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Khaled Eltokhy, Ms. Katja Funke, Guohua Huang, Yujin Kim, and Genet Zinabou
In the wake of the COVID-19 crisis, governments around the world announced unprecedented fiscal packages to address the economic impact of the crisis. The unusually large scale of the packages was accompanied by widespread calls for “greening” them to meet the dual goals of economic recovery and environmental sustainability. In response, several researchers and international organizations attempted to assess the “greenness” of the fiscal policy response of the world’s largest economies. This paper takes stock of the contributions made by these various trackers, identifies strengths and weaknesses of their methodologies, and draws lessons for assessing the climate impact of fiscal policy going forward. It finds that: trackers provided useful assessments of the (generally low) level of greenness and raised awareness; trackers’ methodologies, while valid and innovative, varied significantly with some important, if currently largely unavoidable, weaknesses; and the way forward should involve tracking the greenness of entire government budgets, rather than just their response to the COVID-19 crisis.
Ozlem Aydin Sakrak and Bryn Battersby

. Organisation for Economic Co-operation and Development (OECD) . 2021a . Green Budgeting in OECD Countries . Paris, France : OECD . Organisation for Economic Co-operation and Development (OECD) . 2021b . Green Budget Tagging: Introductory Guidance & Principles Published under the Coalition of Finance Ministers for Climate Action (Principle 4) and the Paris Collaborative on Green Budgeting . Paris, France : OECD . Parry , Ian , Simon Black , and James Roaf . 2021 . “ Proposal for an International Carbon Price Floor Among Large Emitters. ” IMF Climate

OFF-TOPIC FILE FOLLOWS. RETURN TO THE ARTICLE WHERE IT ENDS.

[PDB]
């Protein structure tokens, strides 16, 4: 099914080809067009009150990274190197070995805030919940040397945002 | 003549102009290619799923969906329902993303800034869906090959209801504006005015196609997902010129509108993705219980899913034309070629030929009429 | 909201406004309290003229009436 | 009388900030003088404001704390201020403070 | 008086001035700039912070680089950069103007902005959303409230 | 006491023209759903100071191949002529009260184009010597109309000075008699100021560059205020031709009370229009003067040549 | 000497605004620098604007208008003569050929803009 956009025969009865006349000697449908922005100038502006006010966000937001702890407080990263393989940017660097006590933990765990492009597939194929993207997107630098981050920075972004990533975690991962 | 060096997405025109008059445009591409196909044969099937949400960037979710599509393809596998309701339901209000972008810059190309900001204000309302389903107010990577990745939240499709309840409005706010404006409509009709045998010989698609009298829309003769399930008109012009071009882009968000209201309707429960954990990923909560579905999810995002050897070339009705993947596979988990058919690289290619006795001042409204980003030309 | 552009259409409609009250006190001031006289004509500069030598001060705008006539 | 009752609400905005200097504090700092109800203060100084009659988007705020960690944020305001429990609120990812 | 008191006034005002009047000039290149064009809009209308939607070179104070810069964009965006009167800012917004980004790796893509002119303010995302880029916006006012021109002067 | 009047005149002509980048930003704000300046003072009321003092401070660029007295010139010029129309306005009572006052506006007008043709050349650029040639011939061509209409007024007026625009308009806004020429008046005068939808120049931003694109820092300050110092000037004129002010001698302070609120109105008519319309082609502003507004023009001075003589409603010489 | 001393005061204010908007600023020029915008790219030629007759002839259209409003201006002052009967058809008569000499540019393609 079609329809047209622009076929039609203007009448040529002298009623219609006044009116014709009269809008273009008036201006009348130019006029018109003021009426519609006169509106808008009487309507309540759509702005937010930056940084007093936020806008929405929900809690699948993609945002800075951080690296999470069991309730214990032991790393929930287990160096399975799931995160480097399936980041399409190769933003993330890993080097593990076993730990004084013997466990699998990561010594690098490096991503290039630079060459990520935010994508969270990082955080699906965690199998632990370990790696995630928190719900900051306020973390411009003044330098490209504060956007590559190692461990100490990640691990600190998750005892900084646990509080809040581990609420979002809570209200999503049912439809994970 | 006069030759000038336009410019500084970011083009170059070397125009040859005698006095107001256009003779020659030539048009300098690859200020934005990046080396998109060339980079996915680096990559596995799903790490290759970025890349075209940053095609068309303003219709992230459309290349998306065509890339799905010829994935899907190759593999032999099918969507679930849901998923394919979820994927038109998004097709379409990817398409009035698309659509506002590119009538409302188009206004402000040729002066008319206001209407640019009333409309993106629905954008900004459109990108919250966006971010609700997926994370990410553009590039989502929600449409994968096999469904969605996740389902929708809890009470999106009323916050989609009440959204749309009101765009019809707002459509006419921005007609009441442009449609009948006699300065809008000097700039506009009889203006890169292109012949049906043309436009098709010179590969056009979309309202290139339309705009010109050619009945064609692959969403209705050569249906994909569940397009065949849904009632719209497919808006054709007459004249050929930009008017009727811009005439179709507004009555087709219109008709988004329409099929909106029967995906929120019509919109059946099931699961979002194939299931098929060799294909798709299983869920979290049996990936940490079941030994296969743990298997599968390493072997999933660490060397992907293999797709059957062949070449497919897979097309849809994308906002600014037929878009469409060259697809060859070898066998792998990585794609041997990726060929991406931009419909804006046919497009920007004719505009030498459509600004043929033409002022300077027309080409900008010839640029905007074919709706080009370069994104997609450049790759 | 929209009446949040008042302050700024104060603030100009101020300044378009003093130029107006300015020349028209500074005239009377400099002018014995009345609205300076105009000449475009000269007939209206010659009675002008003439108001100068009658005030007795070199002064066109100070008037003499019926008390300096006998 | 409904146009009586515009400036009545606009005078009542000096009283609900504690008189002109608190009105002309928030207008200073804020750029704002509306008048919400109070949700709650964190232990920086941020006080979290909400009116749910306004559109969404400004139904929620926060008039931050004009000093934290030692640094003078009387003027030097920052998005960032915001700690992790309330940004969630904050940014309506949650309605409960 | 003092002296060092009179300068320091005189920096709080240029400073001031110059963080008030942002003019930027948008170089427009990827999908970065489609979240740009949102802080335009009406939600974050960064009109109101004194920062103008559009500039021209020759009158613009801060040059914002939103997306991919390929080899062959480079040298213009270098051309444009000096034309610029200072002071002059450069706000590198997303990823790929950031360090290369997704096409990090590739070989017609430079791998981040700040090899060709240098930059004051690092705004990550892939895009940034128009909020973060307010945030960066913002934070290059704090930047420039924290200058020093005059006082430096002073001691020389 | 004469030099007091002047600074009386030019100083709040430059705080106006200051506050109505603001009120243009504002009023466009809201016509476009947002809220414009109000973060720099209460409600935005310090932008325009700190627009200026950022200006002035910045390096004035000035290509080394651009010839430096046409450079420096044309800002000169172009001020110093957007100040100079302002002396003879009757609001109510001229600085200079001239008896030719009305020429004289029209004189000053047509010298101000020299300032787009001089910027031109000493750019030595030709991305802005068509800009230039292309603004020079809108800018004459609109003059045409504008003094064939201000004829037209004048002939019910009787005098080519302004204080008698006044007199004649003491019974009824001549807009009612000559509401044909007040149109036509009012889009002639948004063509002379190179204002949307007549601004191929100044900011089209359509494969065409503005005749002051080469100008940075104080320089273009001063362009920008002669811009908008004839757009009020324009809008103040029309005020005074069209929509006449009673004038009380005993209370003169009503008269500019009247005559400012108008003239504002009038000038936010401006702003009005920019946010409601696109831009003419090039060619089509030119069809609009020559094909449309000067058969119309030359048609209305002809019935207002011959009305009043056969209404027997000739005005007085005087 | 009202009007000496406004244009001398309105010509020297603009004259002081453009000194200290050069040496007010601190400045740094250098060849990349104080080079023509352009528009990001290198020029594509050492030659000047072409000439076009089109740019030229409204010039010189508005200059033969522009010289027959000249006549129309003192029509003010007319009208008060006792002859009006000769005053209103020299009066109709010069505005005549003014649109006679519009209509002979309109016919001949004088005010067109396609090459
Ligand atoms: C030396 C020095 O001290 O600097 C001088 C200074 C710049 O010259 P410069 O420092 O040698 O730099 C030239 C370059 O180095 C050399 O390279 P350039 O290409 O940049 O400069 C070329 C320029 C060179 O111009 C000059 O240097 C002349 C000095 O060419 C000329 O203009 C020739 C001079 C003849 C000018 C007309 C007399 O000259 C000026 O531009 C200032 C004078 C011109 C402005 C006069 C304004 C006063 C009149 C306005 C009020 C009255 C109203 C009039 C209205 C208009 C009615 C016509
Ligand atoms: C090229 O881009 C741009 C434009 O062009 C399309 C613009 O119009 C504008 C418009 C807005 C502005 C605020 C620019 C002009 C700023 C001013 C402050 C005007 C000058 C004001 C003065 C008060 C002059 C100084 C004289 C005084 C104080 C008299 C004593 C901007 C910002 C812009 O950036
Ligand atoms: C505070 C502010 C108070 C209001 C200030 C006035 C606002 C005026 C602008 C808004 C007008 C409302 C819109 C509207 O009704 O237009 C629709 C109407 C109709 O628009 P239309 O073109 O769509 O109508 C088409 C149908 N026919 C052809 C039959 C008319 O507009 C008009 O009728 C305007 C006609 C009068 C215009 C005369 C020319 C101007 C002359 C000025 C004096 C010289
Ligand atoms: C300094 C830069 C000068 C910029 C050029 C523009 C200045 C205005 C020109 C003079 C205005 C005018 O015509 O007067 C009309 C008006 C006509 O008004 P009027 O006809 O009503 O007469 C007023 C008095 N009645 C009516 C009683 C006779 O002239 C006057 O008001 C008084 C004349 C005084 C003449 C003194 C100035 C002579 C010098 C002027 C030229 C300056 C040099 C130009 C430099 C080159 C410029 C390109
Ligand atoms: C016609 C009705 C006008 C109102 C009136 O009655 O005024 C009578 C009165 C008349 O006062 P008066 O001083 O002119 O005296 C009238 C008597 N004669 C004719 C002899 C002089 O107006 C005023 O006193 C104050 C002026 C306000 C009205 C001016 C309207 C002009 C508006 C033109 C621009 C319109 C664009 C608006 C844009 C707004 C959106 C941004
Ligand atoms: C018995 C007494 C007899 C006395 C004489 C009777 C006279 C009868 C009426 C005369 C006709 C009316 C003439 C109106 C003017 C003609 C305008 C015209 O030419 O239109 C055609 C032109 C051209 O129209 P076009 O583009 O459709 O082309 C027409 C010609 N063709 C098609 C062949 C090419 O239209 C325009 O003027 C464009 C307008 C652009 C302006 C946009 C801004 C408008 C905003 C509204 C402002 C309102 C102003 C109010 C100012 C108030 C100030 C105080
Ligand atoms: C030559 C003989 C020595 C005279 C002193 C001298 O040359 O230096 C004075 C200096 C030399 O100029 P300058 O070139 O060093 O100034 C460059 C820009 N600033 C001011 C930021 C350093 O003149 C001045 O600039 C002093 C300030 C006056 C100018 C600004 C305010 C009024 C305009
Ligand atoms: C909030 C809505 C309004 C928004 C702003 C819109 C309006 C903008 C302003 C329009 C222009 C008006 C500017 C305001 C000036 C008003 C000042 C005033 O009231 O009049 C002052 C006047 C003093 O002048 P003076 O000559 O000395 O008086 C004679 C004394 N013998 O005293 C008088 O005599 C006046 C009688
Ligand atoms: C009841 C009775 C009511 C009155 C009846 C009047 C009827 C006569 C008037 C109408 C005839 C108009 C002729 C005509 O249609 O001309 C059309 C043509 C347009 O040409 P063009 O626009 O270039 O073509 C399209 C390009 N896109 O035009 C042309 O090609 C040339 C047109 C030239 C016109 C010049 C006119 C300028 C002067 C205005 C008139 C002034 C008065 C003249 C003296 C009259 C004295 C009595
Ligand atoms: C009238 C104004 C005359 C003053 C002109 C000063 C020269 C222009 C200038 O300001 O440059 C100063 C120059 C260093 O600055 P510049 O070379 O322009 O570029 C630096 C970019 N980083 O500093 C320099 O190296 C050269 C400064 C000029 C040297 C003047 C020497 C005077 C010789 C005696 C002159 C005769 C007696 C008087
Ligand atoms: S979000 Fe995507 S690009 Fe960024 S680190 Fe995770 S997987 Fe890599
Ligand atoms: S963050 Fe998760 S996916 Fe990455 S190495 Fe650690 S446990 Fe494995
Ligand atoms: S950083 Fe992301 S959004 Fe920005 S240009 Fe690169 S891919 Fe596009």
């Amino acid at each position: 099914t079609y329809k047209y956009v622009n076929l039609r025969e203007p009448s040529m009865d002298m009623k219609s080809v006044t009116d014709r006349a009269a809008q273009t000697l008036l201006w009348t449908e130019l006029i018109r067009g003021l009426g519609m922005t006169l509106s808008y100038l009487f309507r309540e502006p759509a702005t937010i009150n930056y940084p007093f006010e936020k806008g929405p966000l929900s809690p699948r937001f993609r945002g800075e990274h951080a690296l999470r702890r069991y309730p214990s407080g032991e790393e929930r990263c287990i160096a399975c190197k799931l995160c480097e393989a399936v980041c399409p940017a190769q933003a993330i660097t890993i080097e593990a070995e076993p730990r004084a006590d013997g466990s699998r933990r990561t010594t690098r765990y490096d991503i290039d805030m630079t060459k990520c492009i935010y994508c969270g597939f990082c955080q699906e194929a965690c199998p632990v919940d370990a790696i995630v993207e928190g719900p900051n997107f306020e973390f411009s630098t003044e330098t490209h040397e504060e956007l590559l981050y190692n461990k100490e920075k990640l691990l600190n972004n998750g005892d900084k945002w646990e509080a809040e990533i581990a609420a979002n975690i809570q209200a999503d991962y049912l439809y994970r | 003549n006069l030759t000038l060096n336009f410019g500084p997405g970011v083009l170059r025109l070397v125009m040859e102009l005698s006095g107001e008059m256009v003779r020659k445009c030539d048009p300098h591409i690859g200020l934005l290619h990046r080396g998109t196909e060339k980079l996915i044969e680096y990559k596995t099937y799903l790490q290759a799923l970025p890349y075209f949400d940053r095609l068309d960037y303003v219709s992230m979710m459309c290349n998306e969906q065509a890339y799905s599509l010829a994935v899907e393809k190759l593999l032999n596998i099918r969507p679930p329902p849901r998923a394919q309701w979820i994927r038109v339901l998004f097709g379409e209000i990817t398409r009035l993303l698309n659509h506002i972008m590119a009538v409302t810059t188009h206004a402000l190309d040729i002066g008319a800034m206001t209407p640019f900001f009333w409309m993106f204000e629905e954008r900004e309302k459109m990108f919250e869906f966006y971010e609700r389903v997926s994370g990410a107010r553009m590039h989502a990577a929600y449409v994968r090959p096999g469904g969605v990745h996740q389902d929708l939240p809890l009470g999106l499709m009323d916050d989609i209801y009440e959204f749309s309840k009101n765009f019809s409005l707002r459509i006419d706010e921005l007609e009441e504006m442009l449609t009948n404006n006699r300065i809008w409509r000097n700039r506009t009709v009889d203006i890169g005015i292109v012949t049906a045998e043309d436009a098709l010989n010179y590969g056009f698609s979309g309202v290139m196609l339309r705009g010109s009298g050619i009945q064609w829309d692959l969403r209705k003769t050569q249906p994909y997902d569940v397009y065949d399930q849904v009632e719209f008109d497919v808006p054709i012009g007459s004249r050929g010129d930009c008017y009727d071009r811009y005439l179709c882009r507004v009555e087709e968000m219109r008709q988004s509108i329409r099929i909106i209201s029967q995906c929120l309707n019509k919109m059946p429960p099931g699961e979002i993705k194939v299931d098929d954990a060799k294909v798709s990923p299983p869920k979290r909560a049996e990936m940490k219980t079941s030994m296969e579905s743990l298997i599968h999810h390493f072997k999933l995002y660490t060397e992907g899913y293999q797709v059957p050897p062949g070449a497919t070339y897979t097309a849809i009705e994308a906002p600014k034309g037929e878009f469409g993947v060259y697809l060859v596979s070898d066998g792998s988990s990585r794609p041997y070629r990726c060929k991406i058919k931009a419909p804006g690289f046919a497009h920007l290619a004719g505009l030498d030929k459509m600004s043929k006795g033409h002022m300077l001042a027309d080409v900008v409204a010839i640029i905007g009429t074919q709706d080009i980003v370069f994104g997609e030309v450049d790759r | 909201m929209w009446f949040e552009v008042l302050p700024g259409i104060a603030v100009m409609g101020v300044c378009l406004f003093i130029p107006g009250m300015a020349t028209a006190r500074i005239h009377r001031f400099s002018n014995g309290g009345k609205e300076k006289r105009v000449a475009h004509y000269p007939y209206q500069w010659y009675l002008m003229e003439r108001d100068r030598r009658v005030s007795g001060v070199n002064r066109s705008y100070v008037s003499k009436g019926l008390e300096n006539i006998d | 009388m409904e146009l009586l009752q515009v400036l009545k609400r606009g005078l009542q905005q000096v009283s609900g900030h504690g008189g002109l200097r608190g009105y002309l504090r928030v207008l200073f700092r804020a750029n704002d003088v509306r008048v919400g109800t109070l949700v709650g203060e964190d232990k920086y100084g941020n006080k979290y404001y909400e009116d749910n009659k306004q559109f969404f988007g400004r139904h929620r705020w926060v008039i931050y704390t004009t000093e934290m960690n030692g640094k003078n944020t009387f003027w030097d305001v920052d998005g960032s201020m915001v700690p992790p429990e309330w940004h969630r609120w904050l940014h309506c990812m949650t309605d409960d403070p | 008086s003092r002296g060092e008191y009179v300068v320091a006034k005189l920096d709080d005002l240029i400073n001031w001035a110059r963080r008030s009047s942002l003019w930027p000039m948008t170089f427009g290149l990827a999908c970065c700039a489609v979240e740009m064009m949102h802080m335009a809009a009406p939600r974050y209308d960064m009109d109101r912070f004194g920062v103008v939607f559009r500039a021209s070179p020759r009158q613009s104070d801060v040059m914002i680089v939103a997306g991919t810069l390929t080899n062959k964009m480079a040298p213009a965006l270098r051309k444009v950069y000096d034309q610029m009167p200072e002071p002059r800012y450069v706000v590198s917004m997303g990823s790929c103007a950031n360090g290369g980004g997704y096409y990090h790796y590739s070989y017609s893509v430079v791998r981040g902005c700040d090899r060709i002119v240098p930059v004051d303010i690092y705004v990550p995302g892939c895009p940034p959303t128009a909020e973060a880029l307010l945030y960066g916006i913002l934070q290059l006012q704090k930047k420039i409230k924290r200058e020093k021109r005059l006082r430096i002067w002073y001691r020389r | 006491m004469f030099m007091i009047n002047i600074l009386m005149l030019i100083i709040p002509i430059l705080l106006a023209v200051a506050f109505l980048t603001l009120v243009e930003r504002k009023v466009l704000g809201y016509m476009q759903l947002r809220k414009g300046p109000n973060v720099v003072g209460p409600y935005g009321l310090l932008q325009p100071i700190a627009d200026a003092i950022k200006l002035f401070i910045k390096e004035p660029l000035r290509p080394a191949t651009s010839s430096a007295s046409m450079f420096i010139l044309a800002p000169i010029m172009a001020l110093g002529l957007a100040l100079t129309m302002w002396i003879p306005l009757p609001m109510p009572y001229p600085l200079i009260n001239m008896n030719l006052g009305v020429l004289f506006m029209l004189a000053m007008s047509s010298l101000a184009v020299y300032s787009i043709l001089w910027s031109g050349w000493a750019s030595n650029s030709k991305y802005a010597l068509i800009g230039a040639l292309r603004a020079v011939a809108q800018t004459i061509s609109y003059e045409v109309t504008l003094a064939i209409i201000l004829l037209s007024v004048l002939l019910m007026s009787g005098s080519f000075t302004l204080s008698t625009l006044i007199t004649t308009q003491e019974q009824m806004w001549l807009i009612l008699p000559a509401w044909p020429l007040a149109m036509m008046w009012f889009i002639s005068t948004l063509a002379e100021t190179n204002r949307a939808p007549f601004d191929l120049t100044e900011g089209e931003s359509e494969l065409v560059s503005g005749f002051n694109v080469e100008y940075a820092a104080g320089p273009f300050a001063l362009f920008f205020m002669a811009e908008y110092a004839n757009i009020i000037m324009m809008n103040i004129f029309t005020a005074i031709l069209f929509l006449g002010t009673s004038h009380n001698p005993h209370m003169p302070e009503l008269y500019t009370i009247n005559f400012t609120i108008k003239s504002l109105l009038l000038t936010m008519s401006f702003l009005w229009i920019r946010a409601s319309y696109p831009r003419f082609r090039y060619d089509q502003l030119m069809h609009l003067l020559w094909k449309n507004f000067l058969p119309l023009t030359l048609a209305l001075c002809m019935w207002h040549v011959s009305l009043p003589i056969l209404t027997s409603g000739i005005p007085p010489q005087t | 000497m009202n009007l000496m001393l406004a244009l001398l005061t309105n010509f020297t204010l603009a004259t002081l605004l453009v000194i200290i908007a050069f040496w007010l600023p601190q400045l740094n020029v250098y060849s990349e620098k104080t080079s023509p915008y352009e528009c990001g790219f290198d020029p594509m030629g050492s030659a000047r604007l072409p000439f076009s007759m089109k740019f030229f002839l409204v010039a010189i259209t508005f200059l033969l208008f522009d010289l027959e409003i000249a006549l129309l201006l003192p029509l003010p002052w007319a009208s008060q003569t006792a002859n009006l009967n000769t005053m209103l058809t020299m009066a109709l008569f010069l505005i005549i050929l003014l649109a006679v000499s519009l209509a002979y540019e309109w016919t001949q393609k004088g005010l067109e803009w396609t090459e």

Khaled Eltokhy, Ms. Katja Funke, Guohua Huang, Yujin Kim, and Genet Zinabou

, rather than just their response to the COVID-19 crisis. JEL Classification Numbers: Q51, Q58 Keywords: Green fiscal policy tracker, green budgeting, COVID-19 response, climate impact assessment Authors’ E-Mail Address: KEltokhy@imf.org , KFunke@imf.org , GHuang@imf.org , YKim9@imf.org , GZinabou@imf.org Contents I. INTRODUCTION II. THE IMF GREEN TRACKER III. OTHER GREEN TRACKERS FOLLOWING THE COVID-19 RESPONSE IV. LIMITATIONS OF EXISTING TRACKER APPROACHES V. A COMPREHENSIVE VIEW ON THE GREENNESS OF BUDGETS VI. A POTENTIAL WAY FORWARD

Ozlem Aydin Sakrak and Bryn Battersby

/002, International Monetary Fund, Washington, DC. ISBN: 978-1-51358-304-4 (Paper) 978-1-51359-027-1 (ePub) 978-1-51359-060-8 (PDF) JEL Classification Numbers: H61, Q54, Q58 Keywords: Public financial management, green budgeting, green public financial management, mainstreaming, climate change adaptation, climate change mitigation. Authors’ email addresses: FGonguet@imf.org CWendling@imf.org OAydinSakrak@imf.org BBattersby@imf.org

Khaled Eltokhy, Ms. Katja Funke, Guohua Huang, Yujin Kim, and Genet Zinabou

trackers helped to hold governments accountable for tackling the global challenge of climate change. However, these trackers are reaching their natural limit as additional policy measures are fully or partially integrated in countries’ 2021 budgets. Going forward, on a country-by-country basis, green budget tagging (GBT), which looks at a country’s budget, is a more permanent approach for tracking climate-related expenditures and revenues. Complemented by other green budget management tools, e.g., green budget statements and environmental cost-benefit analysis, the